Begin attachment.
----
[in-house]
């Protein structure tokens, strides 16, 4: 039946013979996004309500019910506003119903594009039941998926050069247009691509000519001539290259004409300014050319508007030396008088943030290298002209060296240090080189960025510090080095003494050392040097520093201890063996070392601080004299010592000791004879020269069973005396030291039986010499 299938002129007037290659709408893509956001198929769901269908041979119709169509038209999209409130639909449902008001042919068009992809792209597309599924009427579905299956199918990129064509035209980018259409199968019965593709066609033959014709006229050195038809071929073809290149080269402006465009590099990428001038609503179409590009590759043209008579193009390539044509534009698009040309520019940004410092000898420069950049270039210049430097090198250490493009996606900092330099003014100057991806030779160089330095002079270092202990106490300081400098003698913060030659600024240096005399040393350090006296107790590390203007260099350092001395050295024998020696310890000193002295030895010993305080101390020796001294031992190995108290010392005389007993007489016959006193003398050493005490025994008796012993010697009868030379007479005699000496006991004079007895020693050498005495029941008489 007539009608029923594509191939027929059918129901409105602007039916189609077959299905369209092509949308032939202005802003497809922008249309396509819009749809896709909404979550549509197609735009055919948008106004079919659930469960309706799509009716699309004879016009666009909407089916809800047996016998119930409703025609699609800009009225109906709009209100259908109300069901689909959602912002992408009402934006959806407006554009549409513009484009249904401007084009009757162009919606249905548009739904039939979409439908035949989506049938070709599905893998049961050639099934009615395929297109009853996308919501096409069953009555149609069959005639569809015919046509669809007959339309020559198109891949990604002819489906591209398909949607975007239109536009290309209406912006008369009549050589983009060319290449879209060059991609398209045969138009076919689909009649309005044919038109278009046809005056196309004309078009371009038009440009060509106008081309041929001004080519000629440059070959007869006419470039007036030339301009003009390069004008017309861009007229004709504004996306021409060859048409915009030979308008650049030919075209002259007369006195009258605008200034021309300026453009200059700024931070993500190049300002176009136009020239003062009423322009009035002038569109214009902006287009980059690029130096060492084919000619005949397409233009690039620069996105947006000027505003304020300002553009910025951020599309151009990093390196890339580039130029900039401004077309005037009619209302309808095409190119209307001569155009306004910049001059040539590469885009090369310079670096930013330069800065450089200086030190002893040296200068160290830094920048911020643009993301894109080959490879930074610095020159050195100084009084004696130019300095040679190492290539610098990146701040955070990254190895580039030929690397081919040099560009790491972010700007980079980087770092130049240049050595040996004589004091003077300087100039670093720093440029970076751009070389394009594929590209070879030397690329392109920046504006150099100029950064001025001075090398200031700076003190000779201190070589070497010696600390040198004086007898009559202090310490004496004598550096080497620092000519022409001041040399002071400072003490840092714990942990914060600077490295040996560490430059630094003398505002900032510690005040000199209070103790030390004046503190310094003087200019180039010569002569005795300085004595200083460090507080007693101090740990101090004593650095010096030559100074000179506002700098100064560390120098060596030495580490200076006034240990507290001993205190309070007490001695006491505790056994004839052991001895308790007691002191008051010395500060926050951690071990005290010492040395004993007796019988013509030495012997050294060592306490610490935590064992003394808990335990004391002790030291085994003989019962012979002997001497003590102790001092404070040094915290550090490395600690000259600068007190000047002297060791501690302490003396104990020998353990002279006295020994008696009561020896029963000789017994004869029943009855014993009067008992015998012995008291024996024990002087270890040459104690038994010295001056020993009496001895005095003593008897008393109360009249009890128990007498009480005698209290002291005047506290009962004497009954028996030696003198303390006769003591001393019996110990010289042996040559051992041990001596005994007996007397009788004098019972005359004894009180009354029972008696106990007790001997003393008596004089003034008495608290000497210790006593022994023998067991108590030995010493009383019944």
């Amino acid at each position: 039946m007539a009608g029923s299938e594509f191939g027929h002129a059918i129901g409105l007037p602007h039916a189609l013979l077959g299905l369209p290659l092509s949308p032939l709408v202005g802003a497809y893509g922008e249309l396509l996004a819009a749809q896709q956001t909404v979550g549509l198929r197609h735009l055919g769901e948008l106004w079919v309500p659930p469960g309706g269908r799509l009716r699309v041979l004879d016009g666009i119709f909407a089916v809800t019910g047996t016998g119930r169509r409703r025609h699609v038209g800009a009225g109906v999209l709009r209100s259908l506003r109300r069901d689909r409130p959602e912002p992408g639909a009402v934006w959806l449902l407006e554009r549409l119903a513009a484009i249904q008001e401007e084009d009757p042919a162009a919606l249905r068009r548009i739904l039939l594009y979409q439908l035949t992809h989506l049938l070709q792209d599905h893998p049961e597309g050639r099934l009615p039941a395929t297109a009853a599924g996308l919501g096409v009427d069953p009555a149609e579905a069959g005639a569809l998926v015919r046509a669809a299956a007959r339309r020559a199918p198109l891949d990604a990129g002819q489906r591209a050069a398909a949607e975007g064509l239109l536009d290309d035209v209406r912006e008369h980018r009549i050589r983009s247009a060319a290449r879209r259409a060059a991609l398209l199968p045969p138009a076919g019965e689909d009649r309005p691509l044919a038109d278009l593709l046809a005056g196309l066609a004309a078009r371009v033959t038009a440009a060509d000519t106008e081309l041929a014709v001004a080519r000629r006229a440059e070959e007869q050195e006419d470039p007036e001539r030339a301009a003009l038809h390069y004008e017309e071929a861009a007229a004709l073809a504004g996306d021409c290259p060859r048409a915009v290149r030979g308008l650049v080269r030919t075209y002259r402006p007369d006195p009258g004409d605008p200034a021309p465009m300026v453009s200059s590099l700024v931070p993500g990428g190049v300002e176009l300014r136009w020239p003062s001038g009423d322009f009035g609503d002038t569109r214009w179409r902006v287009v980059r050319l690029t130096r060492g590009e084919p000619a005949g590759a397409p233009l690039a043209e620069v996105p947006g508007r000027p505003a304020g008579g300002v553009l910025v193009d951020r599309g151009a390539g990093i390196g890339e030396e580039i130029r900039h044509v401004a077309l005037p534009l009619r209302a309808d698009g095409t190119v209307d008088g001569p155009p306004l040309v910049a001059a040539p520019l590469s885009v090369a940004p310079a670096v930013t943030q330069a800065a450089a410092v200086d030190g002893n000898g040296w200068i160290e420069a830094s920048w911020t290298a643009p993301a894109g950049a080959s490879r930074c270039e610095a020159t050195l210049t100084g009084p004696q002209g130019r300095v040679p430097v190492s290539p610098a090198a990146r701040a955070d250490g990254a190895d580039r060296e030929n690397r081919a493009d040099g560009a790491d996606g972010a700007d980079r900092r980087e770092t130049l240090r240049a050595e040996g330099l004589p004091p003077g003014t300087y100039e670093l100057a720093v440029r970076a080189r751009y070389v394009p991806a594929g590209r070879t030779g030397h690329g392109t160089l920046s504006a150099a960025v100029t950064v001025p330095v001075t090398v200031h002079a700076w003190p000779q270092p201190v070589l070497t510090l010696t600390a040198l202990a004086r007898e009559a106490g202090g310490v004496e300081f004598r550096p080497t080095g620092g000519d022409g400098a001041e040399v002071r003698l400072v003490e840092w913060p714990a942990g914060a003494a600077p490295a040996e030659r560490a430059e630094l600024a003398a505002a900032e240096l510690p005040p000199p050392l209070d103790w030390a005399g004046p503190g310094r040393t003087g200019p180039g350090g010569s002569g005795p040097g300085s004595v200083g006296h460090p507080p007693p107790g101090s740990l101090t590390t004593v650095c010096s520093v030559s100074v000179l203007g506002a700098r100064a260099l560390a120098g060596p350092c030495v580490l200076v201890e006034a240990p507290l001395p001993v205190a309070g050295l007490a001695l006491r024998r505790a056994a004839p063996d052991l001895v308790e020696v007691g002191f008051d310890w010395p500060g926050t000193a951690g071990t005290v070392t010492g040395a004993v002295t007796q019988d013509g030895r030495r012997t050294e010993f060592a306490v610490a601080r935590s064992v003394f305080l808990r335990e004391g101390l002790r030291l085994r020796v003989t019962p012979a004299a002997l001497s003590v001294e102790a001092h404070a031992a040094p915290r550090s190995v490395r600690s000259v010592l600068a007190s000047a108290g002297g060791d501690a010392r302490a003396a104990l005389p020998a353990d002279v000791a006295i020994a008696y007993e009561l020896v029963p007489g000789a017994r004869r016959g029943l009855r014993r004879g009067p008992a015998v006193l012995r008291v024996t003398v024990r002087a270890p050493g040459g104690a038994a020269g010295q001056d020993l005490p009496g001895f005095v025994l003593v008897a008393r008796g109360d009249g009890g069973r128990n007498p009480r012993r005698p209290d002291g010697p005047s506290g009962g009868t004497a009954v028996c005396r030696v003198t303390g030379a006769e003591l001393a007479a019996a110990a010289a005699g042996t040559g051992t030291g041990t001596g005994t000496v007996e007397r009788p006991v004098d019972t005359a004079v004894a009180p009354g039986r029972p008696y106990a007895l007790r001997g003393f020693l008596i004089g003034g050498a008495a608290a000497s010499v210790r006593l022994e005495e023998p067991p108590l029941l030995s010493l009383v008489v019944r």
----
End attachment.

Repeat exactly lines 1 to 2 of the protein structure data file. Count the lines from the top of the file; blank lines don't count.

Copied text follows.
[in-house]
């Protein structure tokens, strides 16, 4: 039946013979996004309500019910506003119903594009039941998926050069247009691509000519001539290259004409300014050319508007030396008088943030290298002209060296240090080189960025510090080095003494050392040097520093201890063996070392601080004299010592000791004879020269069973005396030291039986010499 299938002129007037290659709408893509956001198929769901269908041979119709169509038209999209409130639909449902008001042919068009992809792209597309599924009427579905299956199918990129064509035209980018259409199968019965593709066609033959014709006229050195038809071929073809290149080269402006465009590099990428001038609503179409590009590759043209008579193009390539044509534009698009040309520019940004410092000898420069950049270039210049430097090198250490493009996606900092330099003014100057991806030779160089330095002079270092202990106490300081400098003698913060030659600024240096005399040393350090006296107790590390203007260099350092001395050295024998020696310890000193002295030895010993305080101390020796001294031992190995108290010392005389007993007489016959006193003398050493005490025994008796012993010697009868030379007479005699000496006991004079007895020693050498005495029941008489 007539009608029923594509191939027929059918129901409105602007039916189609077959299905369209092509949308032939202005802003497809922008249309396509819009749809896709909404979550549509197609735009055919948008106004079919659930469960309706799509009716699309004879016009666009909407089916809800047996016998119930409703025609699609800009009225109906709009209100259908109300069901689909959602912002992408009402934006959806407006554009549409513009484009249904401007084009009757162009919606249905548009739904039939979409439908035949989506049938070709599905893998049961050639099934009615395929297109009853996308919501096409069953009555149609069959005639569809015919046509669809007959339309020559198109891949990604002819489906591209398909949607975007239109536009290309209406912006008369009549050589983009060319290449879209060059991609398209045969138009076919689909009649309005044919038109278009046809005056196309004309078009371009038009440009060509106008081309041929001004080519000629440059070959007869006419470039007036030339301009003009390069004008017309861009007229004709504004996306021409060859048409915009030979308008650049030919075209002259007369006195009258605008200034021309300026453009200059700024931070993500190049300002176009136009020239003062009423322009009035002038569109214009902006287009980059690029130096060492084919000619005949397409233009690039620069996105947006000027505003304020300002553009910025951020599309151009990093390196890339580039130029900039401004077309005037009619209302309808095409190119209307001569155009306004910049001059040539590469885009090369310079670096930013330069800065450089200086030190002893040296200068160290830094920048911020643009993301894109080959490879930074610095020159050195100084009084004696130019300095040679190492290539610098990146701040955070990254190895580039030929690397081919040099560009790491972010700007980079980087770092130049240049050595040996004589004091003077300087100039670093720093440029970076751009070389394009594929590209070879030397690329392109920046504006150099100029950064001025001075090398200031700076003190000779201190070589070497010696600390040198004086007898009559202090310490004496004598550096080497620092000519022409001041040399002071400072003490840092714990942990914060600077490295040996560490430059630094003398505002900032510690005040000199209070103790030390004046503190310094003087200019180039010569002569005795300085004595200083460090507080007693101090740990101090004593650095010096030559100074000179506002700098100064560390120098060596030495580490200076006034240990507290001993205190309070007490001695006491505790056994004839052991001895308790007691002191008051010395500060926050951690071990005290010492040395004993007796019988013509030495012997050294060592306490610490935590064992003394808990335990004391002790030291085994003989019962012979002997001497003590102790001092404070040094915290550090490395600690000259600068007190000047002297060791501690302490003396104990020998353990002279006295020994008696009561020896029963000789017994004869029943009855014993009067008992015998012995008291024996024990002087270890040459104690038994010295001056020993009496001895005095003593008897008393109360009249009890128990007498009480005698209290002291005047506290009962004497009954028996030696003198303390006769003591001393019996110990010289042996040559051992041990001596005994007996007397009788004098019972005359004894009180009354029972008696106990007790001997003393008596004089003034008495608290000497210790006593022994023998067991108590030995010493009383019944």